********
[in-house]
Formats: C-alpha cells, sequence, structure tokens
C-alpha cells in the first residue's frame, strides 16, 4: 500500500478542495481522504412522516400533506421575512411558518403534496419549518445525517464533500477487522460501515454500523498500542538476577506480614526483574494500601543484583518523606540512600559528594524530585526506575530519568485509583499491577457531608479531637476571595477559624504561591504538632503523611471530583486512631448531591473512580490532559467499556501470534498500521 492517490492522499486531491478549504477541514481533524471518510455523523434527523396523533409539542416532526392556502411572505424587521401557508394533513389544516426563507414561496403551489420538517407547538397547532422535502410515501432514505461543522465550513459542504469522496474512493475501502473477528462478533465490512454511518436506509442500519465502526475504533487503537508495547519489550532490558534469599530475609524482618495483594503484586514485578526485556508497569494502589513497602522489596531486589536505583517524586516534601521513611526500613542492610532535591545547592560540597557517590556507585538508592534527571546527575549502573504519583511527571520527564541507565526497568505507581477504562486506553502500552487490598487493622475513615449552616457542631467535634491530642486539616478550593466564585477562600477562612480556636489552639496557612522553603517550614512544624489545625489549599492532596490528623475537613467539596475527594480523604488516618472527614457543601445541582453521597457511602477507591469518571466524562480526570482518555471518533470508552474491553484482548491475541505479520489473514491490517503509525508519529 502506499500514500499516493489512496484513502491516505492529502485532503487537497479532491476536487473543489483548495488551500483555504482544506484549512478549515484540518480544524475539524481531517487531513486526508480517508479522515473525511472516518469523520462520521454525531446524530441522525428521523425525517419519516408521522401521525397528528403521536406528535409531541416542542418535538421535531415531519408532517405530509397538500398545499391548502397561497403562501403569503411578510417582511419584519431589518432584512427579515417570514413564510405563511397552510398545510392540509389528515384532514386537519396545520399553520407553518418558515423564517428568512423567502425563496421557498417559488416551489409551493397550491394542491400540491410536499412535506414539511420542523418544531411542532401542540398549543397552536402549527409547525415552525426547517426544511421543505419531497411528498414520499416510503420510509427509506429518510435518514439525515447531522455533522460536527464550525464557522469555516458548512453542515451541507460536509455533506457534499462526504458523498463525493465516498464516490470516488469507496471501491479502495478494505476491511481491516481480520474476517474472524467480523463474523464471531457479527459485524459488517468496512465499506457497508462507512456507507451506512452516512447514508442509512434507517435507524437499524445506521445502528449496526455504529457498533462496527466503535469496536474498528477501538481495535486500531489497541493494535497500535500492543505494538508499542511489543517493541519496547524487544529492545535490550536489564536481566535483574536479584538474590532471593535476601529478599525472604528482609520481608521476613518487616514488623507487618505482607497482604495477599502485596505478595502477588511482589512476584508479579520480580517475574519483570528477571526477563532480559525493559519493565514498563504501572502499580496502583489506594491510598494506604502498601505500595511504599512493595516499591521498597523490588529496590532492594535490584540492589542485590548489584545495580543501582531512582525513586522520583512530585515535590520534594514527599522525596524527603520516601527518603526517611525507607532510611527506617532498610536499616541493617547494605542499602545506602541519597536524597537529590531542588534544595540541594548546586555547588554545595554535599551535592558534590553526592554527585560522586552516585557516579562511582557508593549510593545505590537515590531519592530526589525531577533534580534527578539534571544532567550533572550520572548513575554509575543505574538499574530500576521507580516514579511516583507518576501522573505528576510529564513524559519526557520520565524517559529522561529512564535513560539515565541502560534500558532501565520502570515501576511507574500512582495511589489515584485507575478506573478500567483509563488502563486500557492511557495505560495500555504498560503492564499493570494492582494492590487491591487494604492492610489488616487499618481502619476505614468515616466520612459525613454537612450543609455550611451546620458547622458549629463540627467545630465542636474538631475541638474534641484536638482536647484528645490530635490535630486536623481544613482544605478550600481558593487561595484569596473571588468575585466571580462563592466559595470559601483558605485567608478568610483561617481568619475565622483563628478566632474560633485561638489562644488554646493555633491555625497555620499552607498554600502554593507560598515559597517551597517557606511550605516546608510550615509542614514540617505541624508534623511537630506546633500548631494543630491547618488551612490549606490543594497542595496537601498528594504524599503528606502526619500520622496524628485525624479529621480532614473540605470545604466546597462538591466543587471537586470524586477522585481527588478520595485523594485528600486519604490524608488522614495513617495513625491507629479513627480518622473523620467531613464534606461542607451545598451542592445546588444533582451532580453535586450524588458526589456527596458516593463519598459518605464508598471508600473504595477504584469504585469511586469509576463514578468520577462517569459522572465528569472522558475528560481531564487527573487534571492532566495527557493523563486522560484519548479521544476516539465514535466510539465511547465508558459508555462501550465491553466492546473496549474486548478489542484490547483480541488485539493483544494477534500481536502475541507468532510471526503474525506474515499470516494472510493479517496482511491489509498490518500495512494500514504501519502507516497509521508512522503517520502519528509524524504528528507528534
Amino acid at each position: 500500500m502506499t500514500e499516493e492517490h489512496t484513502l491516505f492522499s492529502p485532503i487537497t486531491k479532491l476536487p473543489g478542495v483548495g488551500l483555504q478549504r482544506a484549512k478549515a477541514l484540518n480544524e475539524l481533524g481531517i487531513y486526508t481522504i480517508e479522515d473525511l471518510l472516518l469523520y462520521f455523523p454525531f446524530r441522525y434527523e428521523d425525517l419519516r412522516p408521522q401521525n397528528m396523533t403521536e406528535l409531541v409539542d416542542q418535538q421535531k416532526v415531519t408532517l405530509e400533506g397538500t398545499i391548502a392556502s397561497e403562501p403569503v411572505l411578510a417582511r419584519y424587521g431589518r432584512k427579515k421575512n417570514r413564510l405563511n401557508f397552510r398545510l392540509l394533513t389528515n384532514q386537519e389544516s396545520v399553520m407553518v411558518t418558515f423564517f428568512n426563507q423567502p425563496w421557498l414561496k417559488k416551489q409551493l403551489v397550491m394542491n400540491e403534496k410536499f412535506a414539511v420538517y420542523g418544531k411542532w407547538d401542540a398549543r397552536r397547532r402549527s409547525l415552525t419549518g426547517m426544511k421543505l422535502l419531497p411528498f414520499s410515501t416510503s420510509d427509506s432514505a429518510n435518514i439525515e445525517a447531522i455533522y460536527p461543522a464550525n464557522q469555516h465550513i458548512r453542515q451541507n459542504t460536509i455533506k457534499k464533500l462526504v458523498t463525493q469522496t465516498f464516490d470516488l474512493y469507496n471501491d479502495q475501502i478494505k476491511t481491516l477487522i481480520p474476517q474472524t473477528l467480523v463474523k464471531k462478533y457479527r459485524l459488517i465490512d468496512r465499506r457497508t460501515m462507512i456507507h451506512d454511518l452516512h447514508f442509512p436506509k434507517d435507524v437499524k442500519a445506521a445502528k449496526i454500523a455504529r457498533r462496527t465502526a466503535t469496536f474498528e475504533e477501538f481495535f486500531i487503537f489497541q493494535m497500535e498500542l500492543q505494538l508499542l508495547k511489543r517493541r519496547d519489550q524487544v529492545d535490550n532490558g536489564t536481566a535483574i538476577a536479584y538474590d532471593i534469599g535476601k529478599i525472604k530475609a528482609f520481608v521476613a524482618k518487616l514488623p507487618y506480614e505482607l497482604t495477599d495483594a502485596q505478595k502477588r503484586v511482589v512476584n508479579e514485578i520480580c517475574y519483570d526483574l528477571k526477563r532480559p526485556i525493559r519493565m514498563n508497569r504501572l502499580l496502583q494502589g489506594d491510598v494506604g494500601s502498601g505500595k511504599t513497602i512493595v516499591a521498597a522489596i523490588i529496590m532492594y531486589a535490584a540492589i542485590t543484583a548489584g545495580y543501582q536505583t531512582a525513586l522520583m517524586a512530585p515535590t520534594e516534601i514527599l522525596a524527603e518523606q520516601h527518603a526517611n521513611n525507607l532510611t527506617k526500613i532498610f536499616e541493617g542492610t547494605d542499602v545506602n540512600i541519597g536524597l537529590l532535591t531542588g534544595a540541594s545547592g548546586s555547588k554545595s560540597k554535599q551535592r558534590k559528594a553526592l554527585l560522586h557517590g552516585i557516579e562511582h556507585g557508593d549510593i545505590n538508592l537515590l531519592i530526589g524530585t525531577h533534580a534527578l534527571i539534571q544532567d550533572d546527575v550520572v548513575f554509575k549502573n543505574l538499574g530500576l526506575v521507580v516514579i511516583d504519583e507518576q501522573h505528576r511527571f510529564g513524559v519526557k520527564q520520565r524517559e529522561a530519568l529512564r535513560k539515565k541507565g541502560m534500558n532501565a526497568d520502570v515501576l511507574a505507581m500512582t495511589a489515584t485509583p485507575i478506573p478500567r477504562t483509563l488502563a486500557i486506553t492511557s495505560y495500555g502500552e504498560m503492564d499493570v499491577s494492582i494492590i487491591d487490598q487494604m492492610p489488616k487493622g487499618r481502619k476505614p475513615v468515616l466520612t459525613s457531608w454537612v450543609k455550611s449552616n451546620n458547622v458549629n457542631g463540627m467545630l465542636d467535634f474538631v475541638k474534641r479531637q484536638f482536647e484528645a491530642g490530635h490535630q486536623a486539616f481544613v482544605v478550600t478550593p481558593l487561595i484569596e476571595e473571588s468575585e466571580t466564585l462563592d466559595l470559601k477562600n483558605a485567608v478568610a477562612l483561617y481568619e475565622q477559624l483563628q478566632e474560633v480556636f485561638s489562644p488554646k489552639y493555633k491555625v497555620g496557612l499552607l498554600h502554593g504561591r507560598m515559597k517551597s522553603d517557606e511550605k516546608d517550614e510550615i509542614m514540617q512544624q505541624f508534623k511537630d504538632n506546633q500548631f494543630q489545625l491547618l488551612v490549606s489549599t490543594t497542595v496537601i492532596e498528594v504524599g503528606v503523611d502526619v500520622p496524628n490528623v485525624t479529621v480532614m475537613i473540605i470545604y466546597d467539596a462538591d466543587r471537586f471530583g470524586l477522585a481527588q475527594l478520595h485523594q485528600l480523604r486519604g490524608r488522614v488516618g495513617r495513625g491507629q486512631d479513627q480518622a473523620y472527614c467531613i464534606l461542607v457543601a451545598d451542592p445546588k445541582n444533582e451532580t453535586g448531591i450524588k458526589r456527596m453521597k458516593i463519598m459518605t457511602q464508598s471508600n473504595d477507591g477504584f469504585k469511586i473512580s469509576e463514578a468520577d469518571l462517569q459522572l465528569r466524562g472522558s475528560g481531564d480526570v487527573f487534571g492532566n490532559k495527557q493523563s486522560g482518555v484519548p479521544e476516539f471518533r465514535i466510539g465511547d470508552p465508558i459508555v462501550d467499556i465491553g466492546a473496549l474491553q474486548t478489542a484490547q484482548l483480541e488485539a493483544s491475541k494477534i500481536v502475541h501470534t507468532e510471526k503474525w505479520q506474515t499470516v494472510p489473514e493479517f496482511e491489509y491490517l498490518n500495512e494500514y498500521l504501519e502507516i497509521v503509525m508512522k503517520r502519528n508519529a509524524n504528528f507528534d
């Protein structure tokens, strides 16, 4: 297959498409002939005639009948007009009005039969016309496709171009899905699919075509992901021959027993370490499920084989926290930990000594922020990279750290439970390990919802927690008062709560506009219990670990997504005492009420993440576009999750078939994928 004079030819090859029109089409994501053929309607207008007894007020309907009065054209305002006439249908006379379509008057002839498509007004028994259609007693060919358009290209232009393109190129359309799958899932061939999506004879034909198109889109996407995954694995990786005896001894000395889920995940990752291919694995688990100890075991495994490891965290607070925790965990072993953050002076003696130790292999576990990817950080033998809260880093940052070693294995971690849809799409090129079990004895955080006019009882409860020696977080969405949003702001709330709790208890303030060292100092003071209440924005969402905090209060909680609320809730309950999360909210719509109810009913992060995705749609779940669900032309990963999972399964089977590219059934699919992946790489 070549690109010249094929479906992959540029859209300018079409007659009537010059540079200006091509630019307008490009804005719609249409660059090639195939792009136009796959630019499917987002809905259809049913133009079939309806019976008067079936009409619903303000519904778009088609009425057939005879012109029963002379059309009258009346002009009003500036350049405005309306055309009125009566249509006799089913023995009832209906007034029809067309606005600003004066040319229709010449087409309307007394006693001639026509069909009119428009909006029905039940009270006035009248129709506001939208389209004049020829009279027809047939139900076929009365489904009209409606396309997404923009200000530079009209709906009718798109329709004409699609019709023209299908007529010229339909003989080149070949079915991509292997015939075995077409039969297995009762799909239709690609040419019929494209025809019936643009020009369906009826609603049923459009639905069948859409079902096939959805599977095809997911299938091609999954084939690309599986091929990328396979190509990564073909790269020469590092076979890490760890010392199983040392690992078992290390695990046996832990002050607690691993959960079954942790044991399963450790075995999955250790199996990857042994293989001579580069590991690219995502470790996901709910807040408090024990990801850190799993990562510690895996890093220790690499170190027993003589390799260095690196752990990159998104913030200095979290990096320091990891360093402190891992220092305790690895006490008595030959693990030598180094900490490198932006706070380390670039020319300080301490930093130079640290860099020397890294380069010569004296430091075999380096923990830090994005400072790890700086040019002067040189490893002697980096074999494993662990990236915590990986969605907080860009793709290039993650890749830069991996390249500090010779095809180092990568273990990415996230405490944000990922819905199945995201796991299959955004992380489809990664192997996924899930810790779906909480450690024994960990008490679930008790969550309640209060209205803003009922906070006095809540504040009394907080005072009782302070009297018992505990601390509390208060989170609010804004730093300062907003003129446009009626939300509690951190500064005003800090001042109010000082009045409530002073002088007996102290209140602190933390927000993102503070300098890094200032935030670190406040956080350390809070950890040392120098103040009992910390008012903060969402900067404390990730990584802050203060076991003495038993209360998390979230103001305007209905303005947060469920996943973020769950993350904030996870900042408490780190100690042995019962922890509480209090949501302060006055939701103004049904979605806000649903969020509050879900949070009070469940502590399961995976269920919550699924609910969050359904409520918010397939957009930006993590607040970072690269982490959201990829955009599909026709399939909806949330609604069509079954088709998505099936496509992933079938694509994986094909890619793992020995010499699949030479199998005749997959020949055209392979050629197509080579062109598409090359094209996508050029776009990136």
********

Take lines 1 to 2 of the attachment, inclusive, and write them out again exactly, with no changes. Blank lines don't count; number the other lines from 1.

[in-house]
Formats: C-alpha cells, sequence, structure tokens